“AAUW members in Pennsylvania are encouraging all voters to understand issues that impact their lives and their families — from campus safety and ‘fracking’ to equal pay and election accessibility,” said Margaret McGrath, AAUW of Pennsylvania president. “Once voters understand both the issues and the power of their vote, they’ll want to help shape the future by showing up at the polls.”


“It was at the Lorton Workhouse in Virginia in 1917 that the suffragists were imprisoned and force-fed simply for asking for women’s right to vote, something so important to them that they willingly endured physical abuse,” said Caroline Pickens, AAUW of Virginia president. “As precious and hard-won as it is, many younger women today aren’t exercising their right to vote. At every level of government, women’s voices and opinions are needed. Our vote is critical, and it honors those brave women from 95 years ago.”

West Virginia

“Women need to hear the truth about the issues that are going to matter today and tomorrow, yet every election season West Virginia is flooded with misinformation,” said Sharon Clagett, AAUW of West Virginia president. “There’s a great need for a campaign that takes a ‘just the facts, ma’am’ approach.”


“It’s crucial that young women get into the habit of voting and raise their voices on the issues they care about,” said Anne Lee, AAUW of Wisconsin president. “Our leaders need to know that quality education, reproductive health access, and government-backed postsecondary school loans matter to the women of Wisconsin. AAUW is doing all we can to make sure young women and their opinions are valued and heard in the upcoming election.”

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2007–08 American Fellow K. Maria D. Lane’s strong affinity for coastal southwest Florida, the region in which she grew up, led to her interest in maps and places. Although she was exposed to multiple cultural and environmental landscapes there, Lane’s career goal was not to become the academic geographer she is today. Her interest in environmental planning as well as her job with the Organization of American States led her to a deeper interest in investigating human-environment relations in a geography doctoral program.

Lane’s Geographies of Mars: Seeing and Knowing the Red Planet, made possible in part by her AAUW fellowship, was published with academic acclaim this year. In her “imaginatively conceived” book, Lane explores the complex construction of Mars, “challeng[ing] dominant geopolitical themes during a time of major cultural, intellectual, political, and economic transition in the western world.” Lane describes the perceived connections between terrestrial and Martian landscapes through this historical, geographic book. Her work has enlarged the study of geography outside of the typical academic scope, asserting the intersection of astronomy and geography within the debates of life on Mars in the 19th century.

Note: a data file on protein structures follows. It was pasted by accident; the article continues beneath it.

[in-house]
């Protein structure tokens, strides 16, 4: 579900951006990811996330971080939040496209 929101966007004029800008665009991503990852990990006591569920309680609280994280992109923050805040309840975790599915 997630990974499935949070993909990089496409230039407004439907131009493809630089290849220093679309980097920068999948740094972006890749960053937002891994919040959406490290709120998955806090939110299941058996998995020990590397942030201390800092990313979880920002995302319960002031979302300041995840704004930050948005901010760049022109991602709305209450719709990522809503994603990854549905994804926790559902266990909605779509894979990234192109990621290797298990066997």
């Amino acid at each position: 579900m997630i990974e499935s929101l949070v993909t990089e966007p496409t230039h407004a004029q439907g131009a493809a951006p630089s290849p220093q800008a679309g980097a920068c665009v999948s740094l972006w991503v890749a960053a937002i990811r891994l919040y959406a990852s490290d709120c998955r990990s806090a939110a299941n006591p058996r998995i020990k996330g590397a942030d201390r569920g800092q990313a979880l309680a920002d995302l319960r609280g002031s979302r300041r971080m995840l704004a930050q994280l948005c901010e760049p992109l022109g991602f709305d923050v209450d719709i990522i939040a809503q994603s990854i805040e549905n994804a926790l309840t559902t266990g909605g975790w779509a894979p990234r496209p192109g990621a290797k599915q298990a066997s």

Like many other AAUW fellows, Lane has an interdisciplinary academic background. She earned her bachelor’s degree in Latin American studies from the University of Virginia, her master of science degree in community and regional planning, and her doctorate in geography from the University of Texas, Austin. She is currently an assistant professor at the University of New Mexico. Lane has a broad list of research interests ranging from historical geography and political ecology to environmental knowledge. Lane’s current project is supported by the National Science Foundation. Through considerable examination of legal archives, she is analyzing the water-related disputes in New Mexico before statehood, a time when the responsibility of water management shifted from local communities to a centralized agency controlled by a state or territory.

Lane says that the AAUW fellowship came at an opportune time, allowing her to focus on research and writing. The chapters she finished during her fellowship year led to a contract and eventual completion of the now-published book. The announcement of the AAUW fellowship came the day of her interview, helping her achieve a position with tenure a track at the University of New Mexico. Lane proudly says that she has been lucky to take advantage of career opportunities as they have arisen while also balancing her aspirations with her personal life.

Lane and her husband have three children, and managing to find a personal-professional balance is one of her biggest accomplishments. She acknowledges that the academic career path for women is complicated by time constraints. Women must strive to exceed at a time where their responsibilities at home are most significant. She encourages current and aspiring academics and says that the balance gets easier over time; discipline, supportive structures, and the backing of AAUW make it all possible for her.